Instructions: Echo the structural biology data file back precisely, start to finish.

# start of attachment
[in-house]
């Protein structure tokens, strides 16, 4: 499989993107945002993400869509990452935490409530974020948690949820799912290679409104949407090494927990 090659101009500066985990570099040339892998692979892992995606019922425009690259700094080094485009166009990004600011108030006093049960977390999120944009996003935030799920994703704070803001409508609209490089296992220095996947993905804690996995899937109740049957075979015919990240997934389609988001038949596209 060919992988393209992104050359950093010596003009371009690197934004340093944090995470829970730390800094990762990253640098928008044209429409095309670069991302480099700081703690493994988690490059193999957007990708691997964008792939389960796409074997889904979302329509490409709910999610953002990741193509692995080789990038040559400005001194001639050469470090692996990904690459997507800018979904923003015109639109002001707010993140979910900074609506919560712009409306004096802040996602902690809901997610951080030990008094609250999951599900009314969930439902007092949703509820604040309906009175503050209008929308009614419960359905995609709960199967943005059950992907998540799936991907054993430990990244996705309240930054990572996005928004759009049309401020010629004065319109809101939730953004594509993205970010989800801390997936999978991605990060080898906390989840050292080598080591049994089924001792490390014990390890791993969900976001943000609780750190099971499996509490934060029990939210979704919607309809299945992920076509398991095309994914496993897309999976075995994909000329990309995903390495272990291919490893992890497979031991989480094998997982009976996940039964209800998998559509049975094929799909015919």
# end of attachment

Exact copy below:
[in-house]
């Protein structure tokens, strides 16, 4: 499989993107945002993400869509990452935490409530974020948690949820799912290679409104949407090494927990 090659101009500066985990570099040339892998692979892992995606019922425009690259700094080094485009166009990004600011108030006093049960977390999120944009996003935030799920994703704070803001409508609209490089296992220095996947993905804690996995899937109740049957075979015919990240997934389609988001038949596209 060919992988393209992104050359950093010596003009371009690197934004340093944090995470829970730390800094990762990253640098928008044209429409095309670069991302480099700081703690493994988690490059193999957007990708691997964008792939389960796409074997889904979302329509490409709910999610953002990741193509692995080789990038040559400005001194001639050469470090692996990904690459997507800018979904923003015109639109002001707010993140979910900074609506919560712009409306004096802040996602902690809901997610951080030990008094609250999951599900009314969930439902007092949703509820604040309906009175503050209008929308009614419960359905995609709960199967943005059950992907998540799936991907054993430990990244996705309240930054990572996005928004759009049309401020010629004065319109809101939730953004594509993205970010989800801390997936999978991605990060080898906390989840050292080598080591049994089924001792490390014990390890791993969900976001943000609780750190099971499996509490934060029990939210979704919607309809299945992920076509398991095309994914496993897309999976075995994909000329990309995903390495272990291919490893992890497979031991989480094998997982009976996940039964209800998998559509049975094929799909015919």